Monday, February 26, 2018

Where is the proof that CO2 warms the Earth?

A persistent element of the climate debate is the claim that "there is no proof" that CO2 and other greenhouse gases warm the atmosphere. This has generated a number of amateurish demonstrations of how the greenhouse effect works  A good example of how NOT to carry out such a demonstration is shown above. Nobody told this poor kid how to perform a scientific measurement. If he had switched his jars he would have discovered that the effects he observes are only the result of one of the two jars being closer than the other to the light source. And they didn't even explain to him how the greenhouse effect actually works: you cannot see any warming in this set-up unless you place a light adsorber (e.g. a piece of black cloth) in the jar discuss this and other disasters in a post of mine (in Italian), see also here.

Imagine that someone asks you to prove that the Moon orbits around the Earth because it is pulled by the force of gravity. Your first reaction would be to say something like "huh?" But - assuming you are in a good mood - you might try to explain how Newton's law of universal gravitation works and how it can be used to describe the moon's trajectory.

"So," your opponent could say, "is it correct to say that nobody ever measured the gravity pull of the Earth at the Earth-Moon distance?"

"Aw... No. What for? It would be terribly expensive. And useless, too."

"Then, you have no proof that the Moon goes around the Earth because of gravity. So, can you prove that the Moon is not being pushed by invisible angels, instead?"

That would end the civil conversation, but there is some logic in this kind of questions. You can't reproduce the Moon's motion in a lab, here on the Earth. Instead, to prove that Newton's law is valid you create a model based on the law and then use it to describe the movement of moons, planets, and stars. The model works, hence the law behind it is correct. No need of measuring the Earth's gravity pull at the Earth-Moon distance (and no need of invisible angels pushing).

Now, let's translate all this to a question often asked in the climate debate. What proof do we have that greenhouse gases, and CO2 in particular, warm the Earth's atmosphere? As a question, it is similar to the one about the Moon orbiting the Earth, in the sense that we can't reproduce the properties of a whole planetary atmosphere in the lab.

To answer the question, we can start from laboratory experiments showing that CO2 absorbs infrared radiation - they were done already by Tyndall in the 19th century. We don't need amateurs today to remake those experiments, doing the job poorly. Then, we create models that describe the Earth's atmosphere and we use them to fine-tune the parameters of the warming effect. The models follow reasonably well the warming trends of the past so that we confirm that CO2 warms the Earth.

In addition, we even have direct experiments showing that, as the atmosphere warms, more infrared radiation is radiated to space, while at the same time less infrared radiation escapes at the wavelengths where CO2 absorbs radiation. It is what we expect a greenhouse gas should do.

Case closed, then? Not really. The Moon-Earth system is relatively simple and, unless you really want to believe in invisible angels, there is no doubt that the Moon is kept in its orbit by gravity, and by gravity only. Instead, the Earth's ecosystem system is a tangle of subsystems interacting with each other in ways that - in many cases - we have troubles in quantifying exactly. Newton could never have described the Earth's atmosphere by means of a single universal equation. So, how to disentangle the various contributions to the Earth's temperature: albedo, atmospheric particulate, vegetation cover, and more?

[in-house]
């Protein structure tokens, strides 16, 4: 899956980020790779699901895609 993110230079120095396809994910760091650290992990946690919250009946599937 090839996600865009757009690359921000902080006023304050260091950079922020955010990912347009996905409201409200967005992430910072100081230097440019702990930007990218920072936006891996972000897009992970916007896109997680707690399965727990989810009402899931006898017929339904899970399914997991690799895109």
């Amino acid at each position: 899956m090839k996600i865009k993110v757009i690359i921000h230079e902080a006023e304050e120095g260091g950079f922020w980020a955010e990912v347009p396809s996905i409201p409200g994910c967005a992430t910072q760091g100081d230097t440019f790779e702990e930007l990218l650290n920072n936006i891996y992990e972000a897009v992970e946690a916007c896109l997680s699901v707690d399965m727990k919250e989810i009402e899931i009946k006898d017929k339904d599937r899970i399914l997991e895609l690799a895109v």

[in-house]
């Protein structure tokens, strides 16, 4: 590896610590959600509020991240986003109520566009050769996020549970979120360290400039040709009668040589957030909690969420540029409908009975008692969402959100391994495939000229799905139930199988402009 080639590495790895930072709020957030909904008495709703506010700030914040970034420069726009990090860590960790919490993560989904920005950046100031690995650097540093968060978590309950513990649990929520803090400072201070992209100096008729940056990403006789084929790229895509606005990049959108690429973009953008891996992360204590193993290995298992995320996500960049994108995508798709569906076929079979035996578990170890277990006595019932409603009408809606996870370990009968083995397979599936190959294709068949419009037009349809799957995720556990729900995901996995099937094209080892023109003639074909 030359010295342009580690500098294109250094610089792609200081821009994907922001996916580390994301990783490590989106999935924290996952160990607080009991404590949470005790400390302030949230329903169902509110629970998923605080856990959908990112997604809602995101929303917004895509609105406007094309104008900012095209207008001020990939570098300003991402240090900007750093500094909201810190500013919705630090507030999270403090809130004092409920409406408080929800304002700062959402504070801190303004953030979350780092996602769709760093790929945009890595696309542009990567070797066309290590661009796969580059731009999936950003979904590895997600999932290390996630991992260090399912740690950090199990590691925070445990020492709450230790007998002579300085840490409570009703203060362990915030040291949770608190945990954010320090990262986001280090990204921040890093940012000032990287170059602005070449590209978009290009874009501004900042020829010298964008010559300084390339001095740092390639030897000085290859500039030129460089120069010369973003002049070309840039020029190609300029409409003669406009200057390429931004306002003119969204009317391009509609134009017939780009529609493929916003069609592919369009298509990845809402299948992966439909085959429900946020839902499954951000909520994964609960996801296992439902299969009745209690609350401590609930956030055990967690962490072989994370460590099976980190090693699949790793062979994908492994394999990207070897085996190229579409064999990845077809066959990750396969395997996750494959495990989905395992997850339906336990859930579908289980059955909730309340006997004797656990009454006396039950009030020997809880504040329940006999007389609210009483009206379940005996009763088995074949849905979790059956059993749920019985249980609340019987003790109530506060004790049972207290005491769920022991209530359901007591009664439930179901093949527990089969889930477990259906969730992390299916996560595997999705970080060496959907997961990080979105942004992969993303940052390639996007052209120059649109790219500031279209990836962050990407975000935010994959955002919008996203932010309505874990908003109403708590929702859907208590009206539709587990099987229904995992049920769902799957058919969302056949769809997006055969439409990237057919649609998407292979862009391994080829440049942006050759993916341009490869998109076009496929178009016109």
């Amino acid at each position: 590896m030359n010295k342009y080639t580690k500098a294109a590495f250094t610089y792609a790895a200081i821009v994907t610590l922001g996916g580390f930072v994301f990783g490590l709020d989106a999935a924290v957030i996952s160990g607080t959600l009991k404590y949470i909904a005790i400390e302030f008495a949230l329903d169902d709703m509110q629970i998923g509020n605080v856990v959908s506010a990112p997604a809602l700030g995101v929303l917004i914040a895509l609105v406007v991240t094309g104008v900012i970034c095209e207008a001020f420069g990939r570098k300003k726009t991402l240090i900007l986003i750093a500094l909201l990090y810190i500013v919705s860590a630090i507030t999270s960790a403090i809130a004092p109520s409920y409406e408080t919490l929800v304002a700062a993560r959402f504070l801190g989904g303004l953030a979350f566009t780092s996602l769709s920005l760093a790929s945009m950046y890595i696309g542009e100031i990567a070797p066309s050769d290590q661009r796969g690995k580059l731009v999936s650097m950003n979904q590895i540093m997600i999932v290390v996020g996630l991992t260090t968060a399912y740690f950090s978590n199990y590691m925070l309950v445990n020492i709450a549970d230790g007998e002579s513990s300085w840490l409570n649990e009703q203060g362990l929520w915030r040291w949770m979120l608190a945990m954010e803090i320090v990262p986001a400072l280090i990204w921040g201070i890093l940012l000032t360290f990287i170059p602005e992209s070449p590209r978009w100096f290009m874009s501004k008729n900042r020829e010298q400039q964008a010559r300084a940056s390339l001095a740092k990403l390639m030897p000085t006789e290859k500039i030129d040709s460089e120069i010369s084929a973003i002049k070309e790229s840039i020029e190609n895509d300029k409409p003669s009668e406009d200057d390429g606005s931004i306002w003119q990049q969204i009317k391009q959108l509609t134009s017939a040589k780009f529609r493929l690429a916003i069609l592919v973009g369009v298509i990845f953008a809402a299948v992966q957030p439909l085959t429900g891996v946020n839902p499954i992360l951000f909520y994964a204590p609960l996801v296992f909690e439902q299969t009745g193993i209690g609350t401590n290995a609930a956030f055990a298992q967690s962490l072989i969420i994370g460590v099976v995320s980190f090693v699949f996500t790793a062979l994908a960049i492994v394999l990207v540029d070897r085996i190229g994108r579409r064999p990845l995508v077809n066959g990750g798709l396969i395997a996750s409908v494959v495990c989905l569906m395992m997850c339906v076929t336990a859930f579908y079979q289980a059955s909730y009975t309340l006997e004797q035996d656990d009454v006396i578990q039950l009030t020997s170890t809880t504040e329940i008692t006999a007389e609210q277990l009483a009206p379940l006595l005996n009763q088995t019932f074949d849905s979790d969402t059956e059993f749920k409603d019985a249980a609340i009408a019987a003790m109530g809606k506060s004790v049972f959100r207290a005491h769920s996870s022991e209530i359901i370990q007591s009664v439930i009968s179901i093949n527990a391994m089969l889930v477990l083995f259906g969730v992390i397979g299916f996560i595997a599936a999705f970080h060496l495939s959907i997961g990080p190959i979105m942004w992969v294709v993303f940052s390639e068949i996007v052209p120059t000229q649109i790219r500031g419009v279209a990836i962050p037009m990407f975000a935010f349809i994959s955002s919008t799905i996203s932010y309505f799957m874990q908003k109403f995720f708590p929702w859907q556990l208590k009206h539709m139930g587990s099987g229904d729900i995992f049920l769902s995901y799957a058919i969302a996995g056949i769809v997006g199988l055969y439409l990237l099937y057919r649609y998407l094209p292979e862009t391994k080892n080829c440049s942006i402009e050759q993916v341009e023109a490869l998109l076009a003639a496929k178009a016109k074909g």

This is the task of models, coupled with various kinds of measurements. For what we can say nowadays, the rising CO2 concentration is the main factor in the observed warming, but that's subjected to changes and refinements as we have new data. Among other examples, a very recent paper appeared in Nature quantified the effects of the vegetation cover. This is mainly a local effect and changes little to the overall picture, but it shows how dangerous it can be to say that "the science is settled." Of course, that doesn't mean jumping to the conclusion that angels are warming the Earth with their breath. And it doesn't mean to engage in silly games of data torturing. It just means recognizing the complexity of the problem.

Then, there is an even deeper problem: complex systems such as the Earth's ecosystem are just that: complex. They may react to perturbations in a strongly non-linear way, amplifying or dampening the perturbation. In a complex system, it is always difficult to say what causes what. You can say that in a complex system there are no causes and no effects, only forcings and feedbacks. So, when people say that the increase in CO2 concentration is not a cause but an effect of global warming, are they wrong? Yes, they are basically wrong, but it is also true that increasing concentrations of greenhouse gases may be both a cause and an effect of global warming. Complex systems are dominated by feedbacks. And that means they can amplify the effect of a small forcing, turning it into a disaster. This is, by the way, the origin of the "Seneca Effect"

In the end, it all means that we have to recognize that the Earth's climate could react to perturbations in ways we can't even imagine. And more than seven billion humans on the planet have been a huge perturbation, no matter how we want to see the relative importance of what we have been doing. We ignore that at our risk.


Ugo Bardi is a member of the Club of Rome, faculty member of the University of Florence, and the author of "Extracted" (Chelsea Green 2014), "The Seneca Effect" (Springer 2017), and Before the Collapse (Springer 2019)